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Neural Net­works for Neuro­path­o­logy

28.07.2020, Re­search :

With the aid of neural networks, malignant brain tumors can be quickly detected and automatically marked for pathological evaluation.

The project "Neural Networks for Neuropathology" (N4N) is carried out by HNU’s DigiHealth Institute in collaboration with the Institute of Neuropathology of the Technical University of Munich (TUM).

The goal of the project is to investigate pathological sections of glioblastomas – the most common malignant brain tumor with an infaust prognosis1 – using modern machine learning methods. Tissue samples taken intraoperatively must be evaluated as quickly as possible in order to provide the surgeon with feedback on the degree of resection. The operation can be individually adapted and supported by the new method. A neural network will automatically pre-evaluate optical microscopic data, highlight tumor-affected tissue areas, and direct the pathologist's attention to suspicious areas within the pathological sections. This procedure will enable a more precise and faster diagnosis. In a second step, the image data and other metadata can be used to predict patient survival.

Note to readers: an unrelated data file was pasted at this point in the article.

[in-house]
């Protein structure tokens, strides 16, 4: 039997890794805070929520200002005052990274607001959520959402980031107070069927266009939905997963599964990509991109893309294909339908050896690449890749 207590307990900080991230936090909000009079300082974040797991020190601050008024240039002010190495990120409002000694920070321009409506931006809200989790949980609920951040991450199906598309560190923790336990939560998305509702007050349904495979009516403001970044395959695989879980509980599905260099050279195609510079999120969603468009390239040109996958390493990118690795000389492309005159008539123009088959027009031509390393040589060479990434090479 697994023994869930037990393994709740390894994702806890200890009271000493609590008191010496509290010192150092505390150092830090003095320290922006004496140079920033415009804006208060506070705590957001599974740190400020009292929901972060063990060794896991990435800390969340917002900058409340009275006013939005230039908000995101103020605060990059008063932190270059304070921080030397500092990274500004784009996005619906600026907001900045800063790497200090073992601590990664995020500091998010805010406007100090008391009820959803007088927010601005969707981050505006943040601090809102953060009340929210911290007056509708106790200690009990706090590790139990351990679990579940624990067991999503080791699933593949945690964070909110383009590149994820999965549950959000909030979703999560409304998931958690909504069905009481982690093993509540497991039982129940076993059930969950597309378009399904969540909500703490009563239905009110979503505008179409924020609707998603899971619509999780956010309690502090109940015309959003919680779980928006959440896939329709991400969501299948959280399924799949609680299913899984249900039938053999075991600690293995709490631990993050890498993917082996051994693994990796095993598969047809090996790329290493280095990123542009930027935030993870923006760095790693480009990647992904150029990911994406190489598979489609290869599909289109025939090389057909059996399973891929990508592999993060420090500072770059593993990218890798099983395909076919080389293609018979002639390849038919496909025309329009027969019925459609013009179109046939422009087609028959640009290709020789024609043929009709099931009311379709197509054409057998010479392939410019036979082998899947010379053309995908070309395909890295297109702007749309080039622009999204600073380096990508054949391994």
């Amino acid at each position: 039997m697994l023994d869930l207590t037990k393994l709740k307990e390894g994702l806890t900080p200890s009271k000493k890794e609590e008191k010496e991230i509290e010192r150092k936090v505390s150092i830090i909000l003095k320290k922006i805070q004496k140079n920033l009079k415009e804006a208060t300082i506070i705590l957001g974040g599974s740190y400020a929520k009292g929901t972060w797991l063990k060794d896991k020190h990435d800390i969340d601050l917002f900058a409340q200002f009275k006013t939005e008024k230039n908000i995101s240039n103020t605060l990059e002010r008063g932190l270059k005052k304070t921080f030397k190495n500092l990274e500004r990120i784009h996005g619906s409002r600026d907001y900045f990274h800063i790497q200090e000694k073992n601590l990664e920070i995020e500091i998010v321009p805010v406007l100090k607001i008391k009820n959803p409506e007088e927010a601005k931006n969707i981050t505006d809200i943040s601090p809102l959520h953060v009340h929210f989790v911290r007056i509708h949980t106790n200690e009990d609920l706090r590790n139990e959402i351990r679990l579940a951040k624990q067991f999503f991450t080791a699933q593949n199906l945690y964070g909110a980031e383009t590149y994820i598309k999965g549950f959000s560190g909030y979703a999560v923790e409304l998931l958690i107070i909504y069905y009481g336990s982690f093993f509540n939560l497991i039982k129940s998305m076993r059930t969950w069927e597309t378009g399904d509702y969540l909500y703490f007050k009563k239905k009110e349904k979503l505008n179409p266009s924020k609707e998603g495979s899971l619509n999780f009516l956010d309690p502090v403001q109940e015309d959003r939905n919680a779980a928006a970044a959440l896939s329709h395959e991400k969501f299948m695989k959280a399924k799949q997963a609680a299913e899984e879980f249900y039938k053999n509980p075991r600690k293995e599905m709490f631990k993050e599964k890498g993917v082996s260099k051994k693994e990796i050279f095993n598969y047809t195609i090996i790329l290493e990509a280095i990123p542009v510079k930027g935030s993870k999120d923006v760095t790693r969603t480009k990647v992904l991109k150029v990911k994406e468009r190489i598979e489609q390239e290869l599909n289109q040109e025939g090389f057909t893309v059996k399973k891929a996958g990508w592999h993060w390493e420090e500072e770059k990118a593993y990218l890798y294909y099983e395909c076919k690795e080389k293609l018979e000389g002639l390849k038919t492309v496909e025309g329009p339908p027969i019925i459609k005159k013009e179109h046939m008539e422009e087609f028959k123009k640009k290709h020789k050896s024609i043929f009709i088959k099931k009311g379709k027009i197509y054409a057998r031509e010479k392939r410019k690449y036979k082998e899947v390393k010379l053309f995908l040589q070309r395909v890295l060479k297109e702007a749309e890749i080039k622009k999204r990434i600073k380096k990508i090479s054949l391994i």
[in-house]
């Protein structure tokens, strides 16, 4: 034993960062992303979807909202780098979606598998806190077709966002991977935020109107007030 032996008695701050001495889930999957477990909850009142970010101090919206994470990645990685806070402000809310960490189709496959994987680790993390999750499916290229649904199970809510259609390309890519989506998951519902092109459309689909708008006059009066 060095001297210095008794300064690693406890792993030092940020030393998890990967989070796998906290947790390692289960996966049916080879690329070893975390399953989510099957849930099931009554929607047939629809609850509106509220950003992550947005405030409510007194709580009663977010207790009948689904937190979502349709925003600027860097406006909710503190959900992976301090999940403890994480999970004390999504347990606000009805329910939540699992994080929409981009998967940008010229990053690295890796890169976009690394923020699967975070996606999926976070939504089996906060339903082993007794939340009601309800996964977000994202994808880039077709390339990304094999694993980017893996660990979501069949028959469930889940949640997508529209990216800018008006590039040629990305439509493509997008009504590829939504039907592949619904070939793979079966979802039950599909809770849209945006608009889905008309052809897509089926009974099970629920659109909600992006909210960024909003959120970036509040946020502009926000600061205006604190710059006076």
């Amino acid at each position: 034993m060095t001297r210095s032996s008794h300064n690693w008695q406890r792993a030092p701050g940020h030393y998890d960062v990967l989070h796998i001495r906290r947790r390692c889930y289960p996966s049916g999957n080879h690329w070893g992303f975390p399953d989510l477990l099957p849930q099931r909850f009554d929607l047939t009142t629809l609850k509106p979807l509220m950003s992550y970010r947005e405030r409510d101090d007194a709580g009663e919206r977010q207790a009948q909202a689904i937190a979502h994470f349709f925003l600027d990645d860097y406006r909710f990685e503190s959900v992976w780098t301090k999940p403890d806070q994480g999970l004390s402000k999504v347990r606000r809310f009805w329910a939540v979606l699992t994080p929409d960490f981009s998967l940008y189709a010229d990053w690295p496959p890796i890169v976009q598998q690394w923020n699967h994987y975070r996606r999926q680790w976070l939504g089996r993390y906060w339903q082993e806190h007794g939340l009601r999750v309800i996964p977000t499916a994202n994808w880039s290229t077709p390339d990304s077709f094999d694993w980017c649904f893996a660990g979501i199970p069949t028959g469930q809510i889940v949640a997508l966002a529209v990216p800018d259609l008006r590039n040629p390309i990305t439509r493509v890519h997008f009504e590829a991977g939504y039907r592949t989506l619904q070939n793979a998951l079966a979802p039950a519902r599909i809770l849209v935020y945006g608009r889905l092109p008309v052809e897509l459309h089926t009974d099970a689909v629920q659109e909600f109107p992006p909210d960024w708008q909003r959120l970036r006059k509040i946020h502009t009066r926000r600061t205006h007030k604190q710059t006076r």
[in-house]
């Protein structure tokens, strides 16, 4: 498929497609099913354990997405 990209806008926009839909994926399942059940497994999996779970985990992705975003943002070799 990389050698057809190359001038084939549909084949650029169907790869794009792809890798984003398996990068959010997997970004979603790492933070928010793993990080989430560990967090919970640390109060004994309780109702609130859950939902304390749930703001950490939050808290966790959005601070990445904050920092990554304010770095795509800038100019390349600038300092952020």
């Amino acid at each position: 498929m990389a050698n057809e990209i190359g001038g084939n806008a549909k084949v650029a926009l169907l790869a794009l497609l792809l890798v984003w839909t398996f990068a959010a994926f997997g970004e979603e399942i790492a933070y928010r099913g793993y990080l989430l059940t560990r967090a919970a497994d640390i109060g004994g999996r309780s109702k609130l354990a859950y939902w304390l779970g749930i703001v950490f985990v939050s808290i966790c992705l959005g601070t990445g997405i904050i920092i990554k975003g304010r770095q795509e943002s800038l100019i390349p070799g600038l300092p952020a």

The Institute of Neuropathology at TUM provides the image data for this purpose. Individual image scenes of the pathological slices are about 6.5 gigabytes in size and have a resolution of 70,000 by 40,000 pixels. In order to make the image data effectively usable, the images are first labelled, after which the HNU trains a neural network for the automated detection of malignant tumor cells. The results are then available to the pathologist for evaluation.

 


1Glioblastoma multiforme (IDH wt.) (lat. for multiform) is the most common malignant brain tumor (WHO grade IV) in adults. The median survival period is 15 months.

 

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Non-labelled (left) and manually labeled (right, black) tumor areas within a pathological section. Image width is approximately 1 mm. Image: Georg Prokop, Neuropathology Technical University Munich.